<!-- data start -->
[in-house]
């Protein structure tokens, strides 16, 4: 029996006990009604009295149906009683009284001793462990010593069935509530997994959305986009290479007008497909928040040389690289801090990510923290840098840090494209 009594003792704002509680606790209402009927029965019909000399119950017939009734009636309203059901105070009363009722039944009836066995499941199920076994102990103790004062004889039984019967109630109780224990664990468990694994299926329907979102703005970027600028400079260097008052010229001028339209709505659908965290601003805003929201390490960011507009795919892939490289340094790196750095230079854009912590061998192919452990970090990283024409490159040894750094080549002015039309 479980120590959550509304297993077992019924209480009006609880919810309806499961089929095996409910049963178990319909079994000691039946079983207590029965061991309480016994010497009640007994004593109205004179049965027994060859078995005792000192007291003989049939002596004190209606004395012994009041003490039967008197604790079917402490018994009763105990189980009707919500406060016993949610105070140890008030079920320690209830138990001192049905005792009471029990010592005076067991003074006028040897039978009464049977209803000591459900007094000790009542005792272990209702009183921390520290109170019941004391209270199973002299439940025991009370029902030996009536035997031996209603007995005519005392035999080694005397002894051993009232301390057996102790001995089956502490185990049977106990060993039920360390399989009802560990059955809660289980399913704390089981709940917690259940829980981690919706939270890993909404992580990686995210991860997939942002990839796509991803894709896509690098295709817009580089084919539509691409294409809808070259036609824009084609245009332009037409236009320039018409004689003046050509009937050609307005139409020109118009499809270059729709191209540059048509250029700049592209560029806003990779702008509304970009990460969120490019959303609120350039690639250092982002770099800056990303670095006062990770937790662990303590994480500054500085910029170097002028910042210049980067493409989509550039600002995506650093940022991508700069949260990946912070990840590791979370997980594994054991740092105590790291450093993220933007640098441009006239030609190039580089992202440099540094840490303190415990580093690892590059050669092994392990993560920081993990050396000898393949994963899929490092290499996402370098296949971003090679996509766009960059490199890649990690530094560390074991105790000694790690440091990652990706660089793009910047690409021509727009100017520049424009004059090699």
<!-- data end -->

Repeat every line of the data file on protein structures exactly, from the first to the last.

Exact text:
[in-house]
């Protein structure tokens, strides 16, 4: 029996006990009604009295149906009683009284001793462990010593069935509530997994959305986009290479007008497909928040040389690289801090990510923290840098840090494209 009594003792704002509680606790209402009927029965019909000399119950017939009734009636309203059901105070009363009722039944009836066995499941199920076994102990103790004062004889039984019967109630109780224990664990468990694994299926329907979102703005970027600028400079260097008052010229001028339209709505659908965290601003805003929201390490960011507009795919892939490289340094790196750095230079854009912590061998192919452990970090990283024409490159040894750094080549002015039309 479980120590959550509304297993077992019924209480009006609880919810309806499961089929095996409910049963178990319909079994000691039946079983207590029965061991309480016994010497009640007994004593109205004179049965027994060859078995005792000192007291003989049939002596004190209606004395012994009041003490039967008197604790079917402490018994009763105990189980009707919500406060016993949610105070140890008030079920320690209830138990001192049905005792009471029990010592005076067991003074006028040897039978009464049977209803000591459900007094000790009542005792272990209702009183921390520290109170019941004391209270199973002299439940025991009370029902030996009536035997031996209603007995005519005392035999080694005397002894051993009232301390057996102790001995089956502490185990049977106990060993039920360390399989009802560990059955809660289980399913704390089981709940917690259940829980981690919706939270890993909404992580990686995210991860997939942002990839796509991803894709896509690098295709817009580089084919539509691409294409809808070259036609824009084609245009332009037409236009320039018409004689003046050509009937050609307005139409020109118009499809270059729709191209540059048509250029700049592209560029806003990779702008509304970009990460969120490019959303609120350039690639250092982002770099800056990303670095006062990770937790662990303590994480500054500085910029170097002028910042210049980067493409989509550039600002995506650093940022991508700069949260990946912070990840590791979370997980594994054991740092105590790291450093993220933007640098441009006239030609190039580089992202440099540094840490303190415990580093690892590059050669092994392990993560920081993990050396000898393949994963899929490092290499996402370098296949971003090679996509766009960059490199890649990690530094560390074991105790000694790690440091990652990706660089793009910047690409021509727009100017520049424009004059090699």